In a recent article, Rupert Read discusses the 1958 Wittgenstein project “Philosophical Investigations,” which prophetically explores the liberatory intent of philosophy meant to free a user from compulsive patterns of thought. He quotes Wittgenstein as writing, “our goal is to break the thrall in which certain forms of expression hold us” because this basically separates us from others. While this excerpt is clearly cherry-picked to support my empirical ideas, I find it prescient and completely relevant to the discussion about education at hand. In the famous words of the captain in Cool Hand Luke, “What we have here is a failure to communicate.”

And yet, I have faith in our young people. As this semester came to an end I shared a poetic writing prompt with my students. It involves answering a series of questions on index cards and then rearranging them into some form of a poem. This project works especially well with those who have never written a poem and feel certain they are incapable. I share this anecdote because inevitably the poems that emerge are powerful and loaded with nuanced aspects of these children’s lives and internal selves that they never share. The beauty is in the wanting to share that occurs despite apprehension and fear of exposure. Sometimes there are tears, sometimes laughter, but always a connection is made. The hard kind. The real kind.

The irony does not escape me that I am on the cusp of professing that there needs to be a revolution in education, and this revolution, with its potential to rescue our children, various societies, and the planet is antithetical to what the economic-based system(s) in all its forms wants or allows. It is also ironic that I am suggesting our students become wayward and that the unusual, contrary, perverse behavior I am asking for is that they resist authority and control by disconnecting and relearning how to think, in short by becoming better students. Thinking is revolutionary. Teaching our students to think is revolutionary. And Gil Scott-Heron was right, this revolution will not be televised.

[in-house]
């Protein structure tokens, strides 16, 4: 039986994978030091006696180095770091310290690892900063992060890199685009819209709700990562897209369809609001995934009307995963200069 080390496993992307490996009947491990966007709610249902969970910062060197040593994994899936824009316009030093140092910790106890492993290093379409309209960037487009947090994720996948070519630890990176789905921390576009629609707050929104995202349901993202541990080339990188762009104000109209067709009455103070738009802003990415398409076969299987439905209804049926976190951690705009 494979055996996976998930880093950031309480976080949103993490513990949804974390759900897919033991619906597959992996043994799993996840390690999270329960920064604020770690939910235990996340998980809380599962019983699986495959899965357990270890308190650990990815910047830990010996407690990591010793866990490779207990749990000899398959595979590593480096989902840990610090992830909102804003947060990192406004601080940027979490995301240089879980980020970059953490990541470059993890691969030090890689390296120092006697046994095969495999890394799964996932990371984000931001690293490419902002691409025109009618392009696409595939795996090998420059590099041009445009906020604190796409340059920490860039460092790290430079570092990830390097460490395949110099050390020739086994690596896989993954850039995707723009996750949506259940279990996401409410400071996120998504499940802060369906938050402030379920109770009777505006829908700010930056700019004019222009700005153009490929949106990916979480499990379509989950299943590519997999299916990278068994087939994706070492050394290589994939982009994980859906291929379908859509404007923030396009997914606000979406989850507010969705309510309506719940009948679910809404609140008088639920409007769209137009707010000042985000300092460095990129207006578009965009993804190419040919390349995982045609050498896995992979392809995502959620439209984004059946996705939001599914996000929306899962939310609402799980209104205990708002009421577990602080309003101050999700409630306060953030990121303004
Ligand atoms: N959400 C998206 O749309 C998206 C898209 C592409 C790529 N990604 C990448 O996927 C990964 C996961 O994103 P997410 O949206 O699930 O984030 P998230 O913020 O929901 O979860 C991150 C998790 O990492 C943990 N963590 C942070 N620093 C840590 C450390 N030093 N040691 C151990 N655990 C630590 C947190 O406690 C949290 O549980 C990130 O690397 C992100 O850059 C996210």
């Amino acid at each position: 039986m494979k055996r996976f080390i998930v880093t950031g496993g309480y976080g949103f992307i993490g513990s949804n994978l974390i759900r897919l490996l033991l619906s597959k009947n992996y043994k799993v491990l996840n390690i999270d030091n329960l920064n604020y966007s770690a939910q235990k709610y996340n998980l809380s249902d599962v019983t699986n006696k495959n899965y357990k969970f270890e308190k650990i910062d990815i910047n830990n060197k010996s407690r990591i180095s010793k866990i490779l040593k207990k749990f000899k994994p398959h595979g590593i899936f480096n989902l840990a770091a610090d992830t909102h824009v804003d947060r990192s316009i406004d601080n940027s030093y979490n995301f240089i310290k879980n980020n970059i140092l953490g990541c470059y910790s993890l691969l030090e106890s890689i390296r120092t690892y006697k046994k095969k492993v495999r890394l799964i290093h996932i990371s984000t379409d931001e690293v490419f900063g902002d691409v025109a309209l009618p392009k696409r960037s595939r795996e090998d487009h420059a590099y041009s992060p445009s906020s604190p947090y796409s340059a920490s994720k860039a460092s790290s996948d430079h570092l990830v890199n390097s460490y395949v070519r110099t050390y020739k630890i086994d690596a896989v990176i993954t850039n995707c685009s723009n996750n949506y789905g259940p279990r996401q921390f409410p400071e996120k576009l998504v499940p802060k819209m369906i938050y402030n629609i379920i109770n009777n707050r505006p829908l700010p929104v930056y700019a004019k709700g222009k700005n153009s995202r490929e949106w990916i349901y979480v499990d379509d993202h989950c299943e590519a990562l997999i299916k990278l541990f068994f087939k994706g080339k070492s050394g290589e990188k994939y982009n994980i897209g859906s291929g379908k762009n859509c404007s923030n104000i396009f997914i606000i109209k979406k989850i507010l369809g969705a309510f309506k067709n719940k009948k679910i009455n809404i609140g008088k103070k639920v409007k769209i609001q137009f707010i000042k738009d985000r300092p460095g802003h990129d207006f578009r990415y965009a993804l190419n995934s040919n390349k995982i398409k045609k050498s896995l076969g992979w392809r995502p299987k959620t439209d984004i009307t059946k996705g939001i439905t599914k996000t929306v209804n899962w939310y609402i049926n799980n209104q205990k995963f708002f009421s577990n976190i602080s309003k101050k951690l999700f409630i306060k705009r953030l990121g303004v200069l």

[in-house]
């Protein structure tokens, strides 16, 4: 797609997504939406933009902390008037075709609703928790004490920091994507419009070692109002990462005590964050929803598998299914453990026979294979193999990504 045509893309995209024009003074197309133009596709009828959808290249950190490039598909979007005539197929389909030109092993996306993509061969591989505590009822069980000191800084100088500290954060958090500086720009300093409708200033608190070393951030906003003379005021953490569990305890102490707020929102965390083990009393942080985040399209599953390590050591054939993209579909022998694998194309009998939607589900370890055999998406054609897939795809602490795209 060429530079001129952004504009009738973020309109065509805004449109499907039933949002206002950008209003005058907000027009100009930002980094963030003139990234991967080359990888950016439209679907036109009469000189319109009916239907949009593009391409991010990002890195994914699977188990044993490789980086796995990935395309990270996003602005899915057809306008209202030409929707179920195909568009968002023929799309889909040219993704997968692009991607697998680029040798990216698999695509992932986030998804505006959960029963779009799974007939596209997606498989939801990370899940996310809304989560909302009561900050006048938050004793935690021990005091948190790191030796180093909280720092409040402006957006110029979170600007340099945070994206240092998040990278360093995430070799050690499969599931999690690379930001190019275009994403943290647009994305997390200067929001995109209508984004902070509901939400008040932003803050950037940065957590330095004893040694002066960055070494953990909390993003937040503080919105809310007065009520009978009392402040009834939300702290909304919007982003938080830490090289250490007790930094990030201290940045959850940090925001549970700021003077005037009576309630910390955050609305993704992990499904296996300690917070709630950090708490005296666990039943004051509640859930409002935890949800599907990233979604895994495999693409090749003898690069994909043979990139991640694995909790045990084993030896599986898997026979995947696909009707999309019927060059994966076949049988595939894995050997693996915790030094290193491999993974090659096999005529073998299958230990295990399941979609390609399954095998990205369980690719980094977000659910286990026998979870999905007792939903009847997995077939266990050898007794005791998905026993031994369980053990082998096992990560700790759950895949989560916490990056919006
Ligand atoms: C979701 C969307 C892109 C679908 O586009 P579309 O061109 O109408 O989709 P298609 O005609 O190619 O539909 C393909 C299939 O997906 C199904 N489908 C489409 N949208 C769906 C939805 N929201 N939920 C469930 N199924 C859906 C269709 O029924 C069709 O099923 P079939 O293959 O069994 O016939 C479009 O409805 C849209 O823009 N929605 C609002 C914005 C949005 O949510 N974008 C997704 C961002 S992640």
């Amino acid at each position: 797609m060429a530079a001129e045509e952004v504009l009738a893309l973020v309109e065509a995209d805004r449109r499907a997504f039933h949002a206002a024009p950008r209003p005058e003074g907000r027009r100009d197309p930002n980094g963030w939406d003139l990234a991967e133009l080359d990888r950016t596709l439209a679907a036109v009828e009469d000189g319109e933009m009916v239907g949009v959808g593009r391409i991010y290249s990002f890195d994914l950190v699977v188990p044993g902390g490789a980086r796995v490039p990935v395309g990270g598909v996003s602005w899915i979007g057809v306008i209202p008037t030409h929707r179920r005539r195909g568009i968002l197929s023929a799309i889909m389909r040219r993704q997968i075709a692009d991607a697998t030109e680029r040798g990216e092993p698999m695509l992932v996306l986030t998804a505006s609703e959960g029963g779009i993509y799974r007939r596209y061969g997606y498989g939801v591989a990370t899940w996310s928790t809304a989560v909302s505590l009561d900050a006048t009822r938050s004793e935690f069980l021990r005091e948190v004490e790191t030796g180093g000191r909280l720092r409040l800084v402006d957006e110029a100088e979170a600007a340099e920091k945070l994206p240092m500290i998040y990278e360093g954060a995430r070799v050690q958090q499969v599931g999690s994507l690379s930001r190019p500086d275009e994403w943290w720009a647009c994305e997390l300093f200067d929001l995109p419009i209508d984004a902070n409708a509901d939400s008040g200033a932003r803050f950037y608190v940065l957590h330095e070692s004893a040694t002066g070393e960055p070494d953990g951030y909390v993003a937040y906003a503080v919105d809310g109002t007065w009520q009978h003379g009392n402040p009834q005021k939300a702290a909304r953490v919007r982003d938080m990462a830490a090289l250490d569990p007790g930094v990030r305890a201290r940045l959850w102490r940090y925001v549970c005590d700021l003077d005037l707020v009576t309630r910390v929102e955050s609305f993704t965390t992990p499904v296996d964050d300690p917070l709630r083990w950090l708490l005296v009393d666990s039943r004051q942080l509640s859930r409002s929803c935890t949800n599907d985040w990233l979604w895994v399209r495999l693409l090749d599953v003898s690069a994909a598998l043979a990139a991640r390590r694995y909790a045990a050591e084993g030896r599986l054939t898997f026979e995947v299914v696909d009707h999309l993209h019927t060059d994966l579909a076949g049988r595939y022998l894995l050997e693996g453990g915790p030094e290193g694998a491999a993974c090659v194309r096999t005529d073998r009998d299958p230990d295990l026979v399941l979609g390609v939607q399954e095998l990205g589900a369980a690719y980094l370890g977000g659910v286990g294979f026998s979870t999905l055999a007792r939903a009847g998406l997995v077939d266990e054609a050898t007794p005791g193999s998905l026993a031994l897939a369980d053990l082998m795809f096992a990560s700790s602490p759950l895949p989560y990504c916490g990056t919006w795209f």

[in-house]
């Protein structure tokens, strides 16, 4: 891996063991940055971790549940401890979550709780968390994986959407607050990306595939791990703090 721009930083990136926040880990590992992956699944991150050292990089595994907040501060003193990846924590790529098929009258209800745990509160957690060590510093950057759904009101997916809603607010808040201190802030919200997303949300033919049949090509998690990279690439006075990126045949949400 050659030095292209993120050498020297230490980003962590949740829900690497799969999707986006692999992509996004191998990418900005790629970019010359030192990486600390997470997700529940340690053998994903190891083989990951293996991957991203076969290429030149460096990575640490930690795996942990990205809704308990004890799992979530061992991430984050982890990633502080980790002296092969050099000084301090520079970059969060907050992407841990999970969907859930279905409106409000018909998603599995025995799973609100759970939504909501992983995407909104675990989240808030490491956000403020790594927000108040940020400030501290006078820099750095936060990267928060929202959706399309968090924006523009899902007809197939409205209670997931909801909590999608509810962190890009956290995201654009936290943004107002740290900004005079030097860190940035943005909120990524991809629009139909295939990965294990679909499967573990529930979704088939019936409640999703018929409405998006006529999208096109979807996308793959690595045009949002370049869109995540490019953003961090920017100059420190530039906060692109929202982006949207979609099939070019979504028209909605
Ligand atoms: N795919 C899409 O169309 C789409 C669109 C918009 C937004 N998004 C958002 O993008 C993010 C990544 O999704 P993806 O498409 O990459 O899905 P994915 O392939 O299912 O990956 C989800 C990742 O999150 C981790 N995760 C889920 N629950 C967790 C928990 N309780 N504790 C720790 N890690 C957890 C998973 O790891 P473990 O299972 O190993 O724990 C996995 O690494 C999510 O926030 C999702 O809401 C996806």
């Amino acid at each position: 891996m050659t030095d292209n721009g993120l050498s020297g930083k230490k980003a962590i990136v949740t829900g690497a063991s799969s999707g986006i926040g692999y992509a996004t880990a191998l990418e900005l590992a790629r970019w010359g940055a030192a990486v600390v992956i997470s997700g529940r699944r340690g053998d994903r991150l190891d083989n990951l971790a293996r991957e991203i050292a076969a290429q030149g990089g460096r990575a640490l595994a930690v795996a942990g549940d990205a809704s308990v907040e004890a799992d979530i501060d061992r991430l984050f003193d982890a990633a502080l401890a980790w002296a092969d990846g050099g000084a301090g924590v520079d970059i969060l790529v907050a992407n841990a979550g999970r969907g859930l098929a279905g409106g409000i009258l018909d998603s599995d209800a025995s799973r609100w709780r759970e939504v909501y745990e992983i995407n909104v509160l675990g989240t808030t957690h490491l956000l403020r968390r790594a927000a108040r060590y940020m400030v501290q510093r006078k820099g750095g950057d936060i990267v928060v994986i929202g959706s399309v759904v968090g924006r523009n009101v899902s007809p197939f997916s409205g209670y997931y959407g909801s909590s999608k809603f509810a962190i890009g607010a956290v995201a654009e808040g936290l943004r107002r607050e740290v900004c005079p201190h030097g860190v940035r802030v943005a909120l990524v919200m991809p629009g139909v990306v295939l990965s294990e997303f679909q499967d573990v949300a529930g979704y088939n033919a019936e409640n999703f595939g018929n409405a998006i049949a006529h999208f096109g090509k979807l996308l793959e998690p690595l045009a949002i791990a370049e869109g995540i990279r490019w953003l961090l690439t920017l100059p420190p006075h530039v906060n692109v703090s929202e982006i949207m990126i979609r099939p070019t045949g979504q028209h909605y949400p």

In summation, I believe first and foremost media literacy needs to be added to schools’ curriculum immediately. Students need to be taught how to evaluate and analyze the information they are exposed to daily, but they also need to understand the mechanisms and purposes behind the curtain of technology so they can be informed users, potentially less manipulated, and perhaps encouraged to self-limit time spent online: to be bored long enough to begin to explore. I also believe that students need consistent access to counselors and therapists to address the anxiety that is exponentially more prevalent due to technology. In addition, students should be instructed on mindfulness modalities that can help them quiet the nonstop chatter in their brains and facilitate a better relationship with their tender selves and natural affinities. Ethics, not only need to be taught but modeled. Community service should not be an extracurricular but part of the curriculum, as giving back and helping others helps develop self-efficacy and a sense of belonging and worth. Electives need to be expanded to include a range of humanities as well as skilled trades. And finally, students need to be shown how literature, mathematics, science, and history will make their lives bigger and brighter, regardless of what future paths they follow. If we as educators can convince them that even though there is no certainty (sometimes we fail), to strive for wisdom is to be a true revolutionary, maybe we will plant the seed for their no-longer fallow hearts, minds, and souls to grow.